Employee theft of inventory and supplies, and the unauthorized use of equipment, although not as frequent as cash theft, can be a major loss for many small businesses. In some cases, a non-employee accomplice may be involved, including a dishonest vendor.
Although cash is the preferred target for employee theft, supplies, inventory and all sorts of equipment are tempting as well. These frauds range from a box of paper clips to the unauthorized use (or outright theft) of expensive furniture and/or equipment.
The following are common types of employee misconduct relating to non-cash assets:
- Unauthorized use of equipment. The company truck would sure make it easier and cheaper to move my mother-in-law this weekend. I don't think anyone would mind, do you? I'm a good driver so no damage will come to it. No, I'm not on the company vehicle insurance and mine lapsed last month, but I'll be real careful. (Hmmm! How much does a negligent homicide cost these days????)
- Inventory shrinkage. Remember the old joke about the guy who pushed an empty wheelbarrow out of the factory every day for a month. Then he was fired. The security guard was called on the carpet for letting inventory theft happen. He said he checked each time the miscreant punched out and saw nothing whatsoever being sneaked out of the plant in the wheelbarrow. "What was he stealing?" the baffled guard asked. "Wheelbarrows, you dummy!"
- Fake sales and/or purchases. Those same wheelbarrows could be "sold" to a fake customer landscaping company with a phony purchase order and invoice, and shipped right out of the warehouse to a storage facility the fraudster employee rented to receive them.
Unauthorized use of equipment can cause major losses
Employee unauthorized use of equipment can be a major loss for many small businesses.
The fraud: How about that great snowblower the company bought to clear sidewalks and parking for customers! Employee Joe Schmo decided it was better to "borrow" the boss's new tool to do his own driveway than to buy or rent one of his own.
While doing his driveway, his neighbors wanted to hire him to do theirs as well. Why not? So Joe, the budding entrepreneur, ran that thing all weekend, using up all the fuel and eventually breaking the machine. There was no way the boss could clear the sidewalk and parking for his business Monday morning as he couldn't get that new snowblower started.
The flaw: Trusting employees. Leaving keys or easy access to valuable equipment. No formal policy stated or enforced.
The fix: Set strict policies and limits for employees and enforce them. Physically secure valuable equipment. Trust . . . but verify!
Employees may not only misuse your business equipment but may make your assets fraudulently "disappear."
Inventory shrinkage can be reduced
Dealing with employee theft of inventory, supplies and equipment can be an on-going struggle, depending on the type of workers and turnover present in your workforce.
The fraud: Inventory can shrink due to plain old larceny, phony receiving reports, and unauthorized write-offs of old (and fake) accounts receivable.
The flaw: Depending on the industry you're in, there is bound to be some natural shrinkage in inventories over time due to minor errors of one sort or another. But large discrepancies are almost always due to fraud. Even during a physical count, a fraudster employee can use empty boxes, etc., to fool an auditor into thinking there are more units on the shelf than there actually are.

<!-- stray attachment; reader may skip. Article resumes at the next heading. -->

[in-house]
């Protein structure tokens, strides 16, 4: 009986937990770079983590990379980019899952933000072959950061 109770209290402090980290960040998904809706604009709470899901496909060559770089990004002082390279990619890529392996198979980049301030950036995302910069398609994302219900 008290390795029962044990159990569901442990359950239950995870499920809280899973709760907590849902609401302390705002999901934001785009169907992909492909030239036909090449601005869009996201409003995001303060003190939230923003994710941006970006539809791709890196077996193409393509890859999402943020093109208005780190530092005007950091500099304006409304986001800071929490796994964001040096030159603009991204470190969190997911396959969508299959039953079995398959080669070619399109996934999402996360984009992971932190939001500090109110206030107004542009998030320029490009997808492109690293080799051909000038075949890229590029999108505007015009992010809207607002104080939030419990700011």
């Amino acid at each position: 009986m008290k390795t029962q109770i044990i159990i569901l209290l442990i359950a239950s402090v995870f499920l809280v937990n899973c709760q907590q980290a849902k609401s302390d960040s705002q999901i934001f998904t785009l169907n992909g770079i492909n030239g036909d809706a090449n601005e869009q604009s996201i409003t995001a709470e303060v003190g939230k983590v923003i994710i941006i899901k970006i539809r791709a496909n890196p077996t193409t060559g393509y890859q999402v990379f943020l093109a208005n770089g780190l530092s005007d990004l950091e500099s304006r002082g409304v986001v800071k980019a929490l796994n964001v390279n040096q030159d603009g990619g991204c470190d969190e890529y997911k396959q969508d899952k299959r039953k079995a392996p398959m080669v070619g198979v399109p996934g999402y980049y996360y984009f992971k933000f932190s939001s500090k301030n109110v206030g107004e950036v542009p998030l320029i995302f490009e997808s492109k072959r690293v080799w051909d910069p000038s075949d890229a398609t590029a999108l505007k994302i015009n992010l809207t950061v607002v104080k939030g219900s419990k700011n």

The fix: As with other types of employee fraud, a formal policy of separation of duties, strict supervision, voucher accounting and all relevant internal controls must exist and be enforced at all times.
Physical counts should be frequent, sometimes on a surprise basis, and thorough. Nothing should be taken for granted.
Reconciling shipment records with sales invoices periodically is a good way to test inventory. Frequent inspection of the perpetual inventory records is a must. Analysis of financial statements to mine for margins, turnover rates, increases in costs of goods sold and delinquent receivables should be done monthly.
Another type of employee fraud is committed through fake sales or purchases and often requires the assistance of an outside accomplice.
Protect against fake sales and/or purchases
Fake sales made by fraudster employees may go to a phony customer or a real one who is an accomplice.
The fraud: The wheelbarrows (from our previous examples) could be "sold" to a fake landscaping company with a phony purchase order and invoice, and shipped right out of the warehouse to a storage facility the fraudster employee rented to receive them. The goods can later be sold for cash, the invoice voided, and the inventory record doctored. Or they could be shipped to a real landscaper who colludes with the crooked employee and pays him a bounty for the stolen goods. Or the crooked employee might be the accounts receivable bookkeeper, who could make the charge to the landscaper disappear from the books, or maybe even have him "return" the goods for a refund!
Or, perhaps an employee is in a unique position to manipulate purchasing and receiving systems. Say this employee received a delivery of 100 wheelbarrows. He decides to cover up his planned theft of 10. So he logs 90 items on the receiving copy of the delivery papers (that go to the inventory clerk) and sends the payment copy to the bookkeeper showing 100 were received.
The flaw: As is commonly the cause when it comes to fraud, the reason these frauds happen is attributable to the lack of separation of duties, lack of supervision and lack of overall internal controls.
The fix: It bears repeating that a formal policy of separation of duties, strict supervision, voucher accounting and all relevant internal controls must exist and be enforced at all times.